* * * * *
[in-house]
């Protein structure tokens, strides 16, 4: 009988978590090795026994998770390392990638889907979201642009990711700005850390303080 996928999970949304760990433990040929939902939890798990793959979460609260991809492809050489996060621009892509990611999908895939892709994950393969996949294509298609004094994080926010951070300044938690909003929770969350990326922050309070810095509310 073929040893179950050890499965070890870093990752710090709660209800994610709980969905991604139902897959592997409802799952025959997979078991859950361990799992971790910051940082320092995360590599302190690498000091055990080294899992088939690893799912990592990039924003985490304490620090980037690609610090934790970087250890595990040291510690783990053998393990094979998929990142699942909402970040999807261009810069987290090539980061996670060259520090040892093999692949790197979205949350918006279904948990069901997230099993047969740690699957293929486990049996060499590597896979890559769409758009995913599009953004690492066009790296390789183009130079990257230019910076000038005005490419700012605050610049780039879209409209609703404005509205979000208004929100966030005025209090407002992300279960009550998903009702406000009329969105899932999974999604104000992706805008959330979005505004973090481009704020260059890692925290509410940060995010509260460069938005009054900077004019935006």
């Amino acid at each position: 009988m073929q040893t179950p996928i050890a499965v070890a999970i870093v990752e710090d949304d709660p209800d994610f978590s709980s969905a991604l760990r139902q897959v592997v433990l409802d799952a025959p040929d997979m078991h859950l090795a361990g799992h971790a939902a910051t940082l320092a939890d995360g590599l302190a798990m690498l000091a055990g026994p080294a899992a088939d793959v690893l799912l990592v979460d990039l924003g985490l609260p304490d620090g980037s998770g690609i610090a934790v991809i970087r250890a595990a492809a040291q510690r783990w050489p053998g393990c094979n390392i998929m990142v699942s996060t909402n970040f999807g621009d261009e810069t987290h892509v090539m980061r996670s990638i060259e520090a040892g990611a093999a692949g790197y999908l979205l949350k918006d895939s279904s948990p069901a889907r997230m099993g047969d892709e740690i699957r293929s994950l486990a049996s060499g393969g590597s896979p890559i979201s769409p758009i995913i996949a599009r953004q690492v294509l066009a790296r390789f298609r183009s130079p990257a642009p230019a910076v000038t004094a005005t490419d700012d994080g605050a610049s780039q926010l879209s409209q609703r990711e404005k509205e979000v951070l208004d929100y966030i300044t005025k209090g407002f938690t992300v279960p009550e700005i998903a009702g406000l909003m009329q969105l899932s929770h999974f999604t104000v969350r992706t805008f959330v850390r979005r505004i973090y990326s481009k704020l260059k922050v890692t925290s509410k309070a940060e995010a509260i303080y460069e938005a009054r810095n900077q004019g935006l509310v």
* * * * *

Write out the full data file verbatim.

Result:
[in-house]
């Protein structure tokens, strides 16, 4: 009988978590090795026994998770390392990638889907979201642009990711700005850390303080 996928999970949304760990433990040929939902939890798990793959979460609260991809492809050489996060621009892509990611999908895939892709994950393969996949294509298609004094994080926010951070300044938690909003929770969350990326922050309070810095509310 073929040893179950050890499965070890870093990752710090709660209800994610709980969905991604139902897959592997409802799952025959997979078991859950361990799992971790910051940082320092995360590599302190690498000091055990080294899992088939690893799912990592990039924003985490304490620090980037690609610090934790970087250890595990040291510690783990053998393990094979998929990142699942909402970040999807261009810069987290090539980061996670060259520090040892093999692949790197979205949350918006279904948990069901997230099993047969740690699957293929486990049996060499590597896979890559769409758009995913599009953004690492066009790296390789183009130079990257230019910076000038005005490419700012605050610049780039879209409209609703404005509205979000208004929100966030005025209090407002992300279960009550998903009702406000009329969105899932999974999604104000992706805008959330979005505004973090481009704020260059890692925290509410940060995010509260460069938005009054900077004019935006």
């Amino acid at each position: 009988m073929q040893t179950p996928i050890a499965v070890a999970i870093v990752e710090d949304d709660p209800d994610f978590s709980s969905a991604l760990r139902q897959v592997v433990l409802d799952a025959p040929d997979m078991h859950l090795a361990g799992h971790a939902a910051t940082l320092a939890d995360g590599l302190a798990m690498l000091a055990g026994p080294a899992a088939d793959v690893l799912l990592v979460d990039l924003g985490l609260p304490d620090g980037s998770g690609i610090a934790v991809i970087r250890a595990a492809a040291q510690r783990w050489p053998g393990c094979n390392i998929m990142v699942s996060t909402n970040f999807g621009d261009e810069t987290h892509v090539m980061r996670s990638i060259e520090a040892g990611a093999a692949g790197y999908l979205l949350k918006d895939s279904s948990p069901a889907r997230m099993g047969d892709e740690i699957r293929s994950l486990a049996s060499g393969g590597s896979p890559i979201s769409p758009i995913i996949a599009r953004q690492v294509l066009a790296r390789f298609r183009s130079p990257a642009p230019a910076v000038t004094a005005t490419d700012d994080g605050a610049s780039q926010l879209s409209q609703r990711e404005k509205e979000v951070l208004d929100y966030i300044t005025k209090g407002f938690t992300v279960p009550e700005i998903a009702g406000l909003m009329q969105l899932s929770h999974f999604t104000v969350r992706t805008f959330v850390r979005r505004i973090y990326s481009k704020l260059k922050v890692t925290s509410k309070a940060e995010a509260i303080y460069e938005a009054r810095n900077q004019g935006l509310v």